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Friday, November 22, 2019
HomePolicyData Show IRS Doesn’t Need More Money, Or Sympathy

Data Show IRS Doesn’t Need More Money, Or Sympathy

Internal Revenue Service (IRS) Building
Internal Revenue Service (IRS) Building

IRS building, Internal Revenue Service HQ, Washington, D.C.

Like many taxpayers, I personally get upset with the Internal Revenue Service when I file my taxes. But I probably get angrier than the average taxpayer.

That’s because I have first-hand knowledge of the waste and fraud in the federal budget, so it galls me that so much of my income is being diverted to the open sewer of Washington.

But I also want to be fair. It’s politicians who have created our monstrous tax code. And it’s politicians who have created the bloated spending programs that undermine our prosperity.

So, they deserve most of the blame. That being said, we shouldn’t let the IRS off the hook.

Never forget, after all, that this is the bureaucracy that – in a disgusting display of bias – interfered with the electoral process by targeting the President’s opponents.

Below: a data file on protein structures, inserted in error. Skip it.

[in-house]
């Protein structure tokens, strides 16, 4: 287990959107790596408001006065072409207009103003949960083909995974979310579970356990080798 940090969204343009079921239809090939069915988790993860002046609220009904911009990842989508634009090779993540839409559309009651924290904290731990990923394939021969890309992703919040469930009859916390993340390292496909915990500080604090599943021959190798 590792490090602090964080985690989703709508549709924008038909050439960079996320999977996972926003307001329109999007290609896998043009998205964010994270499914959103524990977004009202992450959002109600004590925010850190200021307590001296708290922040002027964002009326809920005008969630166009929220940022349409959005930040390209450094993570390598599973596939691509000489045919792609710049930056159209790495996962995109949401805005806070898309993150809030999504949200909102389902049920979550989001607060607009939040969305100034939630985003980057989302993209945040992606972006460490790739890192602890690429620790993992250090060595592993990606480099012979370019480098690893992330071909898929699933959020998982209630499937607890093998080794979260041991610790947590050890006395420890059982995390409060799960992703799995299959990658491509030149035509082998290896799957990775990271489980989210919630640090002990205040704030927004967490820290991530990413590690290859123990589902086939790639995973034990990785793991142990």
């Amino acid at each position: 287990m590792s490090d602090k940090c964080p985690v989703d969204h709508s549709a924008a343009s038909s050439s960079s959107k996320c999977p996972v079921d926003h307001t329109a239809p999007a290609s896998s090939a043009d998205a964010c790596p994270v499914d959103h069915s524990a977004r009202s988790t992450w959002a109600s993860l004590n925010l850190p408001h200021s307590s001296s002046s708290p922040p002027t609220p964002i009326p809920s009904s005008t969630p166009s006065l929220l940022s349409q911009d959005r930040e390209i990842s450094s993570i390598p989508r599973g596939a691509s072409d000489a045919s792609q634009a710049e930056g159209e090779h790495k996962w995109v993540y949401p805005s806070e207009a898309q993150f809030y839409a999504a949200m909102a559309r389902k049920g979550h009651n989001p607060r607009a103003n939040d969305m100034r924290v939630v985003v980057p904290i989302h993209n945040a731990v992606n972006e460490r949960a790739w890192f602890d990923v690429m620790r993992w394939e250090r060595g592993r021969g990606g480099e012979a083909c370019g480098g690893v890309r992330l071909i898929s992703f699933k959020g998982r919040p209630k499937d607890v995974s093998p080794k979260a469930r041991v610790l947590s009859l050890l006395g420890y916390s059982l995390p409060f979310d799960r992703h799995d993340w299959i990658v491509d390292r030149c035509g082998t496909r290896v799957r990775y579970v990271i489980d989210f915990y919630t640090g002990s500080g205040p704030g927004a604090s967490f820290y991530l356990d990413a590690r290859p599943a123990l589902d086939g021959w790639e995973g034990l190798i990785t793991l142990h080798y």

And then awarded bonuses to itself for this corrupt behavior!

So, when Neil Cavuto asked me whether the IRS deserved a bigger budget, you can see I was not exactly sympathetic. There are two points from the interview that deserve a bit of elaboration.

First, I pointed out that the IRS budget is far bigger than it was 30 years ago, even after adjusting for inflation.

So the notion that the tax collectors are suffering from “savage” budget cuts is utter nonsense.

IRS-Budget

Federal resources historically allocated to the IRS via federal budget. Source: Dan Mitchell’s blog.

Not surprisingly, the IRS and its defenders like to compare today’s budget with the amount that was spent right after the faux stimulus, when every bureaucracy was gorging on other people’s money.